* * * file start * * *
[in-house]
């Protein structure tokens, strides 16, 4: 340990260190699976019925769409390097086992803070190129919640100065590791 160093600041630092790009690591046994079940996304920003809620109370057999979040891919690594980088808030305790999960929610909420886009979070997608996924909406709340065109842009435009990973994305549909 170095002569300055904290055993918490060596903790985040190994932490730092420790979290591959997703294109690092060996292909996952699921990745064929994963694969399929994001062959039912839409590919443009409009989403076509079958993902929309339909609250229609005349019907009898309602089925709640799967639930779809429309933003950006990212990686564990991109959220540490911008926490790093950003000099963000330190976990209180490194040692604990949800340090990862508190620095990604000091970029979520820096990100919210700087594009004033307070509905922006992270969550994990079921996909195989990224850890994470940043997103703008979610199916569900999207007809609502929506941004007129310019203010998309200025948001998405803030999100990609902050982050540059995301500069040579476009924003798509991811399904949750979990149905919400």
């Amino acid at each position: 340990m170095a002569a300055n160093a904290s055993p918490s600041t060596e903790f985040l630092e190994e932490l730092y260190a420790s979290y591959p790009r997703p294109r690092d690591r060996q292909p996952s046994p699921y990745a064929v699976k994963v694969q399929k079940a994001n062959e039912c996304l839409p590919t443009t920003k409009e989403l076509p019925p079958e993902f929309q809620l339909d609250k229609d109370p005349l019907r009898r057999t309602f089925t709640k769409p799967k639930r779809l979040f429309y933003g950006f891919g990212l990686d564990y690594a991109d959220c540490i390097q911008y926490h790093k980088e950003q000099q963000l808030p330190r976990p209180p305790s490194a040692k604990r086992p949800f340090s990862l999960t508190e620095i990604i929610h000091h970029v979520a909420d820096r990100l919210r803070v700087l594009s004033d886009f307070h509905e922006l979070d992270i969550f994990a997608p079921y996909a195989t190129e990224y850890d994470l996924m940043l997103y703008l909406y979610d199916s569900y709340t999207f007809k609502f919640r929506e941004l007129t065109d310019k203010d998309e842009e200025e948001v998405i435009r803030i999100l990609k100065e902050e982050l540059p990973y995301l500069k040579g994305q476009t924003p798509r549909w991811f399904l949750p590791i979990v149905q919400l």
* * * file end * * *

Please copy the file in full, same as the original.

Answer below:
[in-house]
């Protein structure tokens, strides 16, 4: 340990260190699976019925769409390097086992803070190129919640100065590791 160093600041630092790009690591046994079940996304920003809620109370057999979040891919690594980088808030305790999960929610909420886009979070997608996924909406709340065109842009435009990973994305549909 170095002569300055904290055993918490060596903790985040190994932490730092420790979290591959997703294109690092060996292909996952699921990745064929994963694969399929994001062959039912839409590919443009409009989403076509079958993902929309339909609250229609005349019907009898309602089925709640799967639930779809429309933003950006990212990686564990991109959220540490911008926490790093950003000099963000330190976990209180490194040692604990949800340090990862508190620095990604000091970029979520820096990100919210700087594009004033307070509905922006992270969550994990079921996909195989990224850890994470940043997103703008979610199916569900999207007809609502929506941004007129310019203010998309200025948001998405803030999100990609902050982050540059995301500069040579476009924003798509991811399904949750979990149905919400």
């Amino acid at each position: 340990m170095a002569a300055n160093a904290s055993p918490s600041t060596e903790f985040l630092e190994e932490l730092y260190a420790s979290y591959p790009r997703p294109r690092d690591r060996q292909p996952s046994p699921y990745a064929v699976k994963v694969q399929k079940a994001n062959e039912c996304l839409p590919t443009t920003k409009e989403l076509p019925p079958e993902f929309q809620l339909d609250k229609d109370p005349l019907r009898r057999t309602f089925t709640k769409p799967k639930r779809l979040f429309y933003g950006f891919g990212l990686d564990y690594a991109d959220c540490i390097q911008y926490h790093k980088e950003q000099q963000l808030p330190r976990p209180p305790s490194a040692k604990r086992p949800f340090s990862l999960t508190e620095i990604i929610h000091h970029v979520a909420d820096r990100l919210r803070v700087l594009s004033d886009f307070h509905e922006l979070d992270i969550f994990a997608p079921y996909a195989t190129e990224y850890d994470l996924m940043l997103y703008l909406y979610d199916s569900y709340t999207f007809k609502f919640r929506e941004l007129t065109d310019k203010d998309e842009e200025e948001v998405i435009r803030i999100l990609k100065e902050e982050l540059p990973y995301l500069k040579g994305q476009t924003p798509r549909w991811f399904l949750p590791i979990v149905q919400l």